So either glaciers are melting like crazy or the deep ocean is heating up.

    • Not between a single value in 2008 and late 2012 it didn’t. Rember, septics see a pause everywhere.

  8. Jay Dee Are

    Tony once said on his site that he didn’t analyze GISSTemp data because the monthly data for each year are posted horizontally. That’s just laziness. He was probably too lazy to do real regression analyses of the ocean-heat-content data. Besides, a flat line fits his agenda.

  9. Horatio Algeranon

    “Least Cares Regression”
    — by Horatio Algeranon

    OLS is very good
    Though a bit misunderstood
    Theil-Sen is even better
    In the presence of outliar
    Watts Regression is roboast
    Big and fat and flat as toast.

  10. Must say that Watts manages to put a completely new context on: There’s lies, there’s damned lies…and then there’s statistics!

  11. I suspect Watts would claim misrepresentation against you – after all the yellow line is only ‘highlighting the period’, no-one would think to read it as a trend line, surely?!

  12. Thanks for the corrections Tamino- honest but brutal, and that I feel is the problem: being honest demonstrates a brutal truth and one I wish would go away.

  13. SmithRogers

    Yeah ridiculous – Anthony Watts is an intellectual pygmy splashing around in his kiddie pool with his pee brain – “sceptics” standing around egging him on !

    • I think that should be “pea brain” – referring to size, rather than contents. But maybe you meant what you said…

      • I propose using the term “climate septic” instead of the misused “sceptic”. The latter is an affront to sincere sceptics, the former is more honest: “climate science septic” -> introducing infection and putrefaction to science… This reinforces pee brain, not pea brain.

      • Nice idea, Ling, but William Connolley a.k.a. ‘stoat’ already beat you to it. He’s been calling them ‘septics’ for the past few years. See:

        Stoat: taking science by the throat

      • Ling, how about the tried and true term: “Morons.”

  14. If the CFTC and Intrade ever work out their problems, or if Intrade finds a new way around the law by becoming an internet gambling site in NV, I plan to ask Intrade for a whole new batch of global temp and climate markets. Maybe I’ll try to lure Willard Tony in by getting markets on the future temps of the top 700 meters of the oceans. Something tells me that he, like all the rest of the wingnuts, won’t put their money where their mouths are.

  15. Watching the Deniers

    Cracker of a post Tamino. Andrew Bolt (News Corp) also doing the same thing with SST and using some selective Roy Spencer graphs:


  16. Being fair to Watts, he did refer to the yellow line as “the highligted period” in his original text.

    Given that, there is no justification for not showing the linear regression when you are arguing the increase in OHC has paused. If the OLS regression is strongly positive, saying the data shows a pause either means you don’t have a clue what your talking about, or are being deliberately deceptive. Past behaviour makes both hypotheses equally likely in Watts’ case.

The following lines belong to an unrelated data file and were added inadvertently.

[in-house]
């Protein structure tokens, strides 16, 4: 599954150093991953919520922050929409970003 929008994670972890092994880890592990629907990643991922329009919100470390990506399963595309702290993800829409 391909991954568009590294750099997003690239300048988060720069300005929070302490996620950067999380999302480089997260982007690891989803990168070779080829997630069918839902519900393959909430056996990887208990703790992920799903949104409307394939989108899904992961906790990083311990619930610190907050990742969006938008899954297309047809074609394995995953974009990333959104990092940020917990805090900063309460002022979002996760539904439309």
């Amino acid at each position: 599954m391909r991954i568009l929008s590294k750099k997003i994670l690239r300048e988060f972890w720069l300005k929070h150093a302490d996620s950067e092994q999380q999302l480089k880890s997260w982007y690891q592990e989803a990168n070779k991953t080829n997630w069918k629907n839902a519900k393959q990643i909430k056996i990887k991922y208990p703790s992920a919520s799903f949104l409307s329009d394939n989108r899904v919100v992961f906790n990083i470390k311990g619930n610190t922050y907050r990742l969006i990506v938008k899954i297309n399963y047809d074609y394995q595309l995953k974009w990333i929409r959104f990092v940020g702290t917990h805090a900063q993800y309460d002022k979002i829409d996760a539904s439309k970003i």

• Being fair to Watts, he drew a line, and said “sure looks like a pause,” despite the line actually being pretty useful: you can see all but one of the earlier years is below the line, and all the later years are above — good eyeballing evidence that would suggest you might expect a trend if you did actual analysis.

      Then to any detractors he says “ceci n’est pas un trend line” while letting supporters claiming it is in fact a trend line.

      • “sure looks like a pause,”

        In other words, he thinks it represents a trend, despite his later back-pedaling.

        He’s just a liar these days, denialist is too dignified a term to describe him.

  17. My previous comment appears to have been swallowed, so again, in brief. Watts does not show there is “a pause” in the data; but neither do you show that there has been no statistically significant reduction in the trend since 2003 relative to the overall trend. Could you examine that issue?

    • Why would you ask ANY climate trend question over a period of 8 years? Maybe you should justify the question before anyone goes about justifying any answer.

    • Tom, I think you missed Tamino’s whole point about cherry picking. Watts chose 2004 *because* it is a high point (and even then, both Watts and his followers lack the numeracy to check for a trend). If Watts had chosen 2001 or 2002 or 2003, or for that matter 2005 or 2006, as his starting point then the deception of drawing a flat line might have been apparent even to WUWT followers.
      The usual statistical tests assume random sampling, and give no protection against fooling yourself if you non-randomly pick out a subsample because it fits your hypothesis.

  18. So Eli is having a bit of fun with James, captured by a quote a Ray found

    “If the prior distribution, at which I am frankly guessing, has little or no effect on the result, then why bother; and if it has a large effect, then since I do not know what I am doing how would I dare act on the conclusions drawn?”–Richard Hamming

    Which brings the bunnies to the subject at hand. WTF happened in 2004?

    • Andrew Dodds